I am overcome with deep gratitude as I sit here next to Auntie before the fire. Auntie has shown me how to be a strong Nish kwe—full of love, anger, humor, sorrow, and joy. Not as something perfect: She is a woman who is complex and sometimes exhausted, but mostly brave. She loves imperfect people fiercely.
When Lily told Travis that she was done for good, he pulled out a gun. Love is not control. If he had truly loved Lily, he would have wanted her to have a good life. Even if it wasn’t with him. Instead, he did the opposite of love. Travis steadied the gun in his hand and thought only of himself.
Somehow, Travis had come across a love medicine. The kind of bad medicine that Auntie warned me against asking too much about.
When Lily refused to try the love medicine, Travis must have added it to a batch of meth […]. What he thought was a love medicine was actually the opposite of love. Real love honors your spirit. If you need a medicine to create or keep it, that’s possession and control. Not love.
A couple of weeks later, on a rez in Minnesota, a group of kids tried it […]. Every single one got sick. Not lovesick for some girl they’d never met, but infected with an insatiable desire for more meth.
I can do my part to protect our medicines, while trusting that there are those in the community who are doing their part to preserve and protect many different medicine teachings.
Hockey brings my community together. Native and non-Native. All ages. All neighborhoods. Here in Chi Mukwa, a community recreation building funded by the Sugar Island Ojibwe Tribe, everyone stands united for our teams. I just hope they remember today was for Robin Bailey.
“I’m not just some emotional entanglement,” I say. “Jamie and I can handle being part of the investigation and having something that’s not so neatly defined.”
Ron shakes his head. He’s frustrated, I think, but what else can he say about it?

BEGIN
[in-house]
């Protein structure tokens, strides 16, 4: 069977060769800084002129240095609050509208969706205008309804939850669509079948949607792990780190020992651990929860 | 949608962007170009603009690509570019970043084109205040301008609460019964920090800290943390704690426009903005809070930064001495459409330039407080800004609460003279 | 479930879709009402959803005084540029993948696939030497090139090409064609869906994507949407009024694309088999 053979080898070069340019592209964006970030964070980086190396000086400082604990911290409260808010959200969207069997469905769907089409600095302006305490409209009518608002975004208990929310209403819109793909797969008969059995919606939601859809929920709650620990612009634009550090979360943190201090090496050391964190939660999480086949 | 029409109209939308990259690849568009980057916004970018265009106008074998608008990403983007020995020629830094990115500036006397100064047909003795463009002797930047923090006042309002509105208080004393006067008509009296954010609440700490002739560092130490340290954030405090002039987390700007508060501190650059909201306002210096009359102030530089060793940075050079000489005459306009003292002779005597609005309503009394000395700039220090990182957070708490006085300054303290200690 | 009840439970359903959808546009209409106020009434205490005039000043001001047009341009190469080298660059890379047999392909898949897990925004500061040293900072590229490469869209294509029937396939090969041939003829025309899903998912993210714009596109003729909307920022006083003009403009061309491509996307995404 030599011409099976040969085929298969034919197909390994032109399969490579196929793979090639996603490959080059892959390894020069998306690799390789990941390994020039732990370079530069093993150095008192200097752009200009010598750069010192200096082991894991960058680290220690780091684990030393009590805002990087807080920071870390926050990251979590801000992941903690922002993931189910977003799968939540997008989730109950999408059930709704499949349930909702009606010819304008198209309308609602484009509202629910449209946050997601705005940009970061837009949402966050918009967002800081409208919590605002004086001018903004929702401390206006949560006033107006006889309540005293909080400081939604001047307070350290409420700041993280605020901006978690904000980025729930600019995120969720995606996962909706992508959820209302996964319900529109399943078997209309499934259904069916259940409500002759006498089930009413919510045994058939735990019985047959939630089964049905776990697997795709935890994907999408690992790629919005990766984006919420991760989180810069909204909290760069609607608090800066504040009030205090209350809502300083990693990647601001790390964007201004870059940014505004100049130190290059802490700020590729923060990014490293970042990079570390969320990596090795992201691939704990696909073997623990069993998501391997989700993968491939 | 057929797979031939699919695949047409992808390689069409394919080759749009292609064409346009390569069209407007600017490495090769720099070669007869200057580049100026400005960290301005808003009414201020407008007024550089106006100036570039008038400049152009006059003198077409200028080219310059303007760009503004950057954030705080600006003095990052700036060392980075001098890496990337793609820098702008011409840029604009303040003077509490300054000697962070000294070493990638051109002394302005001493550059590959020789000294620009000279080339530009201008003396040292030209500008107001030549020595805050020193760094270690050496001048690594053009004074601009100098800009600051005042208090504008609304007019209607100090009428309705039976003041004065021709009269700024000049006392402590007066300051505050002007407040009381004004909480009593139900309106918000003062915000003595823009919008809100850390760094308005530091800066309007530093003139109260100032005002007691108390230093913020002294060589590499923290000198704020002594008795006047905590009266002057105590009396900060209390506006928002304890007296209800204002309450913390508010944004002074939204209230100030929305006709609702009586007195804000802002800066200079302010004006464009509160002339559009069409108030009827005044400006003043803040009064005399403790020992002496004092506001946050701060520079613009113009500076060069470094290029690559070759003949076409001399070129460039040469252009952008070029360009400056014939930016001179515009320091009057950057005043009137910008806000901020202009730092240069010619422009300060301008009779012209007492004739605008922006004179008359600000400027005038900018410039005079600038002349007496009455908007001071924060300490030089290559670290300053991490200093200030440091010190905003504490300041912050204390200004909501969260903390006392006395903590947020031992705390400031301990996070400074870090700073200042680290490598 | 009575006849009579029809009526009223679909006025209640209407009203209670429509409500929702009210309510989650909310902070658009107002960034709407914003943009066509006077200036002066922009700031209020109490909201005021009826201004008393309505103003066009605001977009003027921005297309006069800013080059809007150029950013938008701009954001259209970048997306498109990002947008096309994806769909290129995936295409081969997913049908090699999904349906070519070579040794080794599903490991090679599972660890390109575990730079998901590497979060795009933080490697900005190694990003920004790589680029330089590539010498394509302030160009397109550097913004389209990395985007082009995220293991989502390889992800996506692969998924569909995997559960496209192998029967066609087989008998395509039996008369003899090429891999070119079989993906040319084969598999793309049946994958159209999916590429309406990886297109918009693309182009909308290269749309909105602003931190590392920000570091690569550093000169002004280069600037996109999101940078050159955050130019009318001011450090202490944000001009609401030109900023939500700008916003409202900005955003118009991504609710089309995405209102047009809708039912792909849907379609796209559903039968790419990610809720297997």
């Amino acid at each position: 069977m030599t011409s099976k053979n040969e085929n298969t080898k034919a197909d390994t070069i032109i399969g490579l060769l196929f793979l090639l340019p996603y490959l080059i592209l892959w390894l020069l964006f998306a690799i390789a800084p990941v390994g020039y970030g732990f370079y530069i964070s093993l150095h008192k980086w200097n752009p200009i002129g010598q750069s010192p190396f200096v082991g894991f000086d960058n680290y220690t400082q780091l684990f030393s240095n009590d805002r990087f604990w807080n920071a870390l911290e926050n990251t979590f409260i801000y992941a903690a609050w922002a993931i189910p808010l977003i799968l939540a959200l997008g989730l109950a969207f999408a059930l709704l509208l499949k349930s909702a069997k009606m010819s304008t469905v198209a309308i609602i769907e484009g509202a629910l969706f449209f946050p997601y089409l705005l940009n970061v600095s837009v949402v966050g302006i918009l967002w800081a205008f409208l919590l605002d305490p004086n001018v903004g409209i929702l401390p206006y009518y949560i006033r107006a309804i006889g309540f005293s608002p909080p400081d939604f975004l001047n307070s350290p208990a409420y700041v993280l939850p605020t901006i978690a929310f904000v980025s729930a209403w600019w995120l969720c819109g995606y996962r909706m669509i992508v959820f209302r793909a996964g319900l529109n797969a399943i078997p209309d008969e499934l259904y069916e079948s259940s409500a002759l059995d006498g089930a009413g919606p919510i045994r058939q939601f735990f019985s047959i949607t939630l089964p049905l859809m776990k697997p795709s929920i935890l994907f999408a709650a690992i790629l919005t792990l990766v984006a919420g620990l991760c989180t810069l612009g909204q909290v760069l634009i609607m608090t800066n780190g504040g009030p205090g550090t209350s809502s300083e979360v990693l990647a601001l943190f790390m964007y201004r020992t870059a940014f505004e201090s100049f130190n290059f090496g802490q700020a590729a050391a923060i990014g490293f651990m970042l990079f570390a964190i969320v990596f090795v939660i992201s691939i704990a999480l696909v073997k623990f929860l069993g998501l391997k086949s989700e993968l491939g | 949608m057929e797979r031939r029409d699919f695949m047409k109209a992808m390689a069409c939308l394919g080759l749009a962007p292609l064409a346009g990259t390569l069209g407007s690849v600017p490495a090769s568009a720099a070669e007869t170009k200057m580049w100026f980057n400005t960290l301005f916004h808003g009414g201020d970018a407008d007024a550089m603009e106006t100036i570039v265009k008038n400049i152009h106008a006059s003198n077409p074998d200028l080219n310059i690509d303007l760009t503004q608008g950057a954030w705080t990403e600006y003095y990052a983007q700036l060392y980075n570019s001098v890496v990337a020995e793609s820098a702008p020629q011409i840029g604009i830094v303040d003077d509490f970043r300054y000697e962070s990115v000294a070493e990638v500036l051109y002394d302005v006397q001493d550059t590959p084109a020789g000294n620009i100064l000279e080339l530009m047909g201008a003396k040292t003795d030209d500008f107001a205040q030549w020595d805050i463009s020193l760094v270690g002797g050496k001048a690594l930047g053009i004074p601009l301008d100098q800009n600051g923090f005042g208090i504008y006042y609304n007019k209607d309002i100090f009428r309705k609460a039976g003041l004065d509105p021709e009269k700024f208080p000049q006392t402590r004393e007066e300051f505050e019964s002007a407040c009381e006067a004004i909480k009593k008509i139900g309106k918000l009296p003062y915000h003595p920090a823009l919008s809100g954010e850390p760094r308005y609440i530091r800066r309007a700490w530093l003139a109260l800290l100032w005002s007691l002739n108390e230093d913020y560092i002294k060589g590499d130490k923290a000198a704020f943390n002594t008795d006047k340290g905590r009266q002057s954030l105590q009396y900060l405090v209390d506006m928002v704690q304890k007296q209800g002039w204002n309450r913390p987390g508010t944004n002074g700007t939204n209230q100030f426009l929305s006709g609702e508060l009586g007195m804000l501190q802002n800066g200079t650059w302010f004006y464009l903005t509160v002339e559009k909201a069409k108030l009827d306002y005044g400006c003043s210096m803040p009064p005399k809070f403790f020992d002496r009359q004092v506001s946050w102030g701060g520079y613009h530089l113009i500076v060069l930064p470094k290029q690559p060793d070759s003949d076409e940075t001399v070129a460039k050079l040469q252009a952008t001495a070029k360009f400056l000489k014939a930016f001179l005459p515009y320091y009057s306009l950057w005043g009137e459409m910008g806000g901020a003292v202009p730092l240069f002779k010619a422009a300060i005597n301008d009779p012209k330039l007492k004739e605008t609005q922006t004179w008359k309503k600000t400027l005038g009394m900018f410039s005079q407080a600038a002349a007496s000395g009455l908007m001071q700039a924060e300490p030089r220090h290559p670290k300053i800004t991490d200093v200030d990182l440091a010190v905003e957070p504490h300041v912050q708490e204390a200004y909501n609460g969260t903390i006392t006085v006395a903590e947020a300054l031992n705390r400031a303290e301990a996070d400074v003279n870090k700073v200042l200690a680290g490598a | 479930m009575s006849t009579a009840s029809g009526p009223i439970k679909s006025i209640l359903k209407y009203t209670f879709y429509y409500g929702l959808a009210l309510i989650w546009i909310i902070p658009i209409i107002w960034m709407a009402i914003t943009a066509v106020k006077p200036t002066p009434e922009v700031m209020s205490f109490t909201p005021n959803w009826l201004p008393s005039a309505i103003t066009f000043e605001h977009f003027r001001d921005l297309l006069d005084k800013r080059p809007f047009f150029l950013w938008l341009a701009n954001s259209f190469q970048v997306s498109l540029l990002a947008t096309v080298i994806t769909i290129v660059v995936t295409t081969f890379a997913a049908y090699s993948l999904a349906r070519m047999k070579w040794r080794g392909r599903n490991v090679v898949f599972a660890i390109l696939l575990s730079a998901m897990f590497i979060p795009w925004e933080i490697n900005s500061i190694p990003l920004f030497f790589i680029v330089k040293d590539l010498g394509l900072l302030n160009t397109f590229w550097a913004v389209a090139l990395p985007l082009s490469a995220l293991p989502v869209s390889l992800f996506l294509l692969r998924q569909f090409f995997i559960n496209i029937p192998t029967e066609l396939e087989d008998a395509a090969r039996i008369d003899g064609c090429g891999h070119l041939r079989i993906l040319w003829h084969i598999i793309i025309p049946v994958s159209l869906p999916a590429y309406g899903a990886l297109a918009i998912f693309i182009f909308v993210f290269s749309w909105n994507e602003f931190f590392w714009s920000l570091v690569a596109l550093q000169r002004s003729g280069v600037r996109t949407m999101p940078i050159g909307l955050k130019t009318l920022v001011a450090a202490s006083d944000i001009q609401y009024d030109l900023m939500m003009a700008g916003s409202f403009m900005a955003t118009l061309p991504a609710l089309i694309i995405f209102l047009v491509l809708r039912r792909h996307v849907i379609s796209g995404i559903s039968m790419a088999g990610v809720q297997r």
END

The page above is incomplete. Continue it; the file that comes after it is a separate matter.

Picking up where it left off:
“Daunis, you do get that there is no actual Jamie Johnson, right? There is just a rookie officer who will do anything it takes to redeem himself after his first UC assignment went to hell. Including using you.”
“What do you mean?”
“Jamie was the one who proposed that he get close to you.”
What if I ask for something I shouldn’t? I could be a bird asking Creator for love, only to be so enamored of my new mate that I fly into a clean window and break my neck.
Everything has strings attached. Unintended consequences. The shove from behind that you never saw coming.
Flakes of semaa flutter from my trembling hand.
My prayer ends with a confession: I’m scared.
My heart skips a beat.
I tip the basket upside down. Staring at the floor where Dad’s scarf lands.
Green, like my mother’s eyes.
Levi kept it from me. He had it all along.
Nibwaakaawin. Auntie told me the translation, breaking down each part of the word so it made perfect sense: To be wise is to live with an abundance of sight.
My whole life I’ve wanted to be like my aunt. The way a person dreams about being a ballerina, but not of broken toes and years of practice. I wanted to be a strong and wise Nish kwe, never considering how that abundance of sight would be earned.
I wanted to find out who was involved in the meth madness that took Lily and Uncle David. Robin and Heather, too. And the kids in Minnesota who got so sick from meth-X.
The person I was searching for this whole time was Levi.
Wisdom is not bestowed. In its raw state, it is the heartbreak of knowing things you wish you didn’t.
I thought I had no resources on the ferry, except for one lone Elder. But one led to another, and another. A resource I never anticipated during my time of dire need.
I’m reminded that our Elders are our greatest resource, embodying our culture and community. Their stories connect us to our language medicines, land, clans, songs, and traditions. They are a bridge between the Before and the Now, guiding those of us who will carry on in the Future.
We honor our heritage and our people, those who are alive and those who’ve passed on. That’s important because it keeps the ones we lose with us. My grandparents. Uncle David. Lily. Dad.
As my aunt tells the story, a large basket is passed around the inner circle. I take a yellow pansy and pass the basket to Auntie. I watch as women approach the fire, each one offering a pansy.
As I release the pansy, I think about what Grant Edwards did to me and say my silent prayer. There is comfort in watching the smoke rise to the full moon.
When I return to my seat, Granny June holds my hand.
“Liliban was thankful each year that you weren’t here,” she says.
“Wait. She was here?” My heart breaks.
“Yes, my girl. Ever since she came to live with me.”
I cry for my best friend and the secrets she wanted to protect me from.
I am overcome with a mixture of emotions. Sad that their innocent eyes are open to the trauma that still impacts our community today. Angry they must learn these truths in order to be strong Anishinaabeg in a world where Indians are thought of only in the past tense. Proud that they—smart, sturdy, and loved—are the greatest wish our ancestors had, for our nation to survive and flourish.